NHRA - National Hot Rod Association


A final round for the ages

The Indy Stock final between Larry Gilley and Darrel Steiger was a heads-up, no-breakout battle between two of the most evenly matched cars in the grounds, and they did not disappoint
13 Sep 2017
Kevin McKenna, NHRA National Dragster Senior Editor
The Sports Report

gilley2.jpgDuring Thursday’s Stock Class eliminations at the Chevrolet Performance U.S. Nationals, more than 160 drivers from all over North America slugged it out for bragging rights and a coveted gold NHRA Wally trophy. A total of 39 individual class champions were crowned on Thursday, including Darrell Steiger, who wheeled his clean ’70 Challenger T/A to the title in E/SA. Steiger, from Clayton, Ind., outlasted a field of seven entries to claim the win. In the final, he defeated California’s Larry Gilley in a close battle, 10.636 over 10.646. While he celebrated his win well past the finish line at Lucas Oil Raceway at Indianapolis in the class winner’s circle, there was no way for either racer to know they hadn’t seen the last of each other.

Four days after their race to decide the E/SA title, Steiger and Gilley met again on Monday afternoon in the final of the 63rd Chevrolet Performance U.S. Nationals. Not surprisingly, it was another close battle and this time, it was Gilley’s turn to shine with a slight holeshot and a 10.622 to 10.691 victory. The final margin of victory was just seven-thousandths of a second.

“A final round, heads-up, it doesn’t get any better than that,” Gilley said. “I feel privileged just to be here. I’m just like everyone else, but it was just my day today. I tried to keep it consistent and did that. The air changed a lot today so we had to keep track of that, and I tried to do a good job driving. It just all worked out.

gilley4.jpgThis was my first trip to Indy and when I got there, I didn’t know if I’d even qualify,” Gilley said. “On the first run, we hopped the car up just to make sure we’d get in the field. Then we got to the class final. I had my buddy, Brad Van Lant with me. He lives in Missouri and he knows a thing or two about how to tune for that air because it’s a lot different than the west coast.”

“When I lost the class final, I was disappointed,” Gilley said. “He outran me by a hundredth and had a little better light. When I saw the time slip, I realized I could have won that race if I’d have done a little better job. After that, we just decided to concentrate on the eliminator and get ready for the firtst round. Never in a million years did I think we’d race again in the final heads-up.”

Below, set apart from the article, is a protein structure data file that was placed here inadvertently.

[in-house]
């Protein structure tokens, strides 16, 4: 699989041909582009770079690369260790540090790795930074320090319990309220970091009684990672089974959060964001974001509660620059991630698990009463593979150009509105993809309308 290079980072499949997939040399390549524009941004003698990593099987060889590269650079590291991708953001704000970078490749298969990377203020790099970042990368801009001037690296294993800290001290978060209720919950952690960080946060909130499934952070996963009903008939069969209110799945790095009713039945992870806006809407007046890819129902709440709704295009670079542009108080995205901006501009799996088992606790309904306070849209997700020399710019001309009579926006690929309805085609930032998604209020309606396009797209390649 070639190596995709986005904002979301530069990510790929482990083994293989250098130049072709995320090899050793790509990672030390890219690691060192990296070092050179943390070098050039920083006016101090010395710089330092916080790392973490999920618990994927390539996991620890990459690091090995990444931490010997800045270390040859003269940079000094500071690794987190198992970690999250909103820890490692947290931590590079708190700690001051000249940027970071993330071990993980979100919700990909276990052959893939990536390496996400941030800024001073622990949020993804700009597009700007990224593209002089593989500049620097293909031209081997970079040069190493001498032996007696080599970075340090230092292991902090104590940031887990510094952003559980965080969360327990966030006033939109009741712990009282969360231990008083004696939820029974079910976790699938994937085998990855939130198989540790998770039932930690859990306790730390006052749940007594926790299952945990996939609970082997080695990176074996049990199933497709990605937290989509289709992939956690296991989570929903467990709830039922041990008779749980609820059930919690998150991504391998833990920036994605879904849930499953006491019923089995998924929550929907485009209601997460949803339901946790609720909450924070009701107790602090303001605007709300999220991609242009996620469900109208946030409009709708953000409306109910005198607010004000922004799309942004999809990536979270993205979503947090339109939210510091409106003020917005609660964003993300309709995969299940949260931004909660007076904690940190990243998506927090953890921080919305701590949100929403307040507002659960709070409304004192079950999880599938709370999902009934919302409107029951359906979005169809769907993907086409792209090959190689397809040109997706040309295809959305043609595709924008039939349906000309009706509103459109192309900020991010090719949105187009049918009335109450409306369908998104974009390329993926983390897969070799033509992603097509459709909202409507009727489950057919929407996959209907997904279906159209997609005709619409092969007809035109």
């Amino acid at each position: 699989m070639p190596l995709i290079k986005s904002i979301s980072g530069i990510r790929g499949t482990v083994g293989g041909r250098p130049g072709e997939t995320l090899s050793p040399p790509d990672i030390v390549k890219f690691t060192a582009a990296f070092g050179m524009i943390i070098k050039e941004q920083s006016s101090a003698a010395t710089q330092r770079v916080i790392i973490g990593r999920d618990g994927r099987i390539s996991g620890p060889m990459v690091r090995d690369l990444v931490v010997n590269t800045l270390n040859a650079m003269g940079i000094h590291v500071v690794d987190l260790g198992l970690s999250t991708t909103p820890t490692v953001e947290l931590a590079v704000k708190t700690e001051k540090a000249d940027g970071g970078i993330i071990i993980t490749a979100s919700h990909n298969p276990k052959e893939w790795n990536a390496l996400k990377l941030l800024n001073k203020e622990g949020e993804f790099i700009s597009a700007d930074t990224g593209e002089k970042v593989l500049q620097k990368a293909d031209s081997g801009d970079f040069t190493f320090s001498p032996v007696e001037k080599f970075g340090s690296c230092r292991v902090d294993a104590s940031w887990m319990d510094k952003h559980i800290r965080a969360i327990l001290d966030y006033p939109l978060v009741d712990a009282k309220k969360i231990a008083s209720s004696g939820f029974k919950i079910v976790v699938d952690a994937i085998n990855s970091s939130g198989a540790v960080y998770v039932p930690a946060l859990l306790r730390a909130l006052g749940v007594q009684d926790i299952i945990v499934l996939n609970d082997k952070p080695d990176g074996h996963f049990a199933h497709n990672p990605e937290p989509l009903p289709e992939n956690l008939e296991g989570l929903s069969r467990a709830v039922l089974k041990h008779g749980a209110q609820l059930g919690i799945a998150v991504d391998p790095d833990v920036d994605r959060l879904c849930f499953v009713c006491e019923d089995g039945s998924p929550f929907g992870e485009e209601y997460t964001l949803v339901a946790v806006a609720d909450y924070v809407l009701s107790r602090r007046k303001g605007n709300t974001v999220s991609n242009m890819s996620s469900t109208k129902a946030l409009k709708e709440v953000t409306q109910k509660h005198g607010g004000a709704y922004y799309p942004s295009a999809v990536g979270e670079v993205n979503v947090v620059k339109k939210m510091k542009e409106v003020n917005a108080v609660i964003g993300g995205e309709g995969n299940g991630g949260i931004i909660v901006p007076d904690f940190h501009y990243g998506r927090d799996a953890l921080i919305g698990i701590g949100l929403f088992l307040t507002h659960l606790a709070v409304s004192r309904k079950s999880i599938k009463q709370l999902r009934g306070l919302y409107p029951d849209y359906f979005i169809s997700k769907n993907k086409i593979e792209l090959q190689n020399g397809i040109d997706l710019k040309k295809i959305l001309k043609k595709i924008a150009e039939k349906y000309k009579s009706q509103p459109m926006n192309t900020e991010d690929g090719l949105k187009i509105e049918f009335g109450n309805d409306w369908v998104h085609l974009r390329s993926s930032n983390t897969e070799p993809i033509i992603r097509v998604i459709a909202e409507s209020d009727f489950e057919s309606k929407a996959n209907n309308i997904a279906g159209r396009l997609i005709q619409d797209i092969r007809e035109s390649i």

Gilley needed to survive several tough battles as he worked his way through the mammoth 128-car field. He topped two-time Topeak winner Verne Buchanan, survived a .001 light by Drew Whalen, and also earned a semifinal win over his Northern California neighbor, Steve Wann. Since they had raced in the class final, Gilley didn’t expect many surprises when he and Steiger squared off again in Monday’s final. However, he wasn’t taking any chances.

“I didn’t know,” Gilley said. “I assumed he was hopped up in the class final but you never know what a guy can do. We just did what we could do. We iced it down and put some light oil in it. Basically, we did the same thing that we’d done for the class final. To race the same guy in the final round and win another close race, that was just gilley3.jpga Cinderella story.”

Although he lost the final, Steiger had plenty of reasons to feel good about his Indy performance. For one, he earned the E/SA class title, no easy feat in itself. He also had a tough road to the final with races against John Shaul, J. Allen Sherman, both Candies brothers, J.B. and Brett, and 101-time national event champ Dan Fletcher. In that battle, Steiger used a .009 light to move into his second U.S. Nationals final. He was also a runner-up to Grant Lewis in 1991. 

Gilley has won two previous national events, the 2009 Sonoma race and the spring Las Vegas race a year later, but he’s quick to admit that nothing compares to the feeling of an Indy win. It’s been almost two weeks since Gilley won the sport’s biggest event and the impact of that victory has still not sunk in.

“It is a dream come true for sure,” he said. “I’m like every other racer; I’ve wanted to win Indy ever since I started racing. I had a lot of help from Brad Van Lant and my brother, Kenny. I also have to thank my wife, Debbie, and our son, Jason. Every time I go to the races, he tells me to bring him a trophy. I got a pretty good one this time.”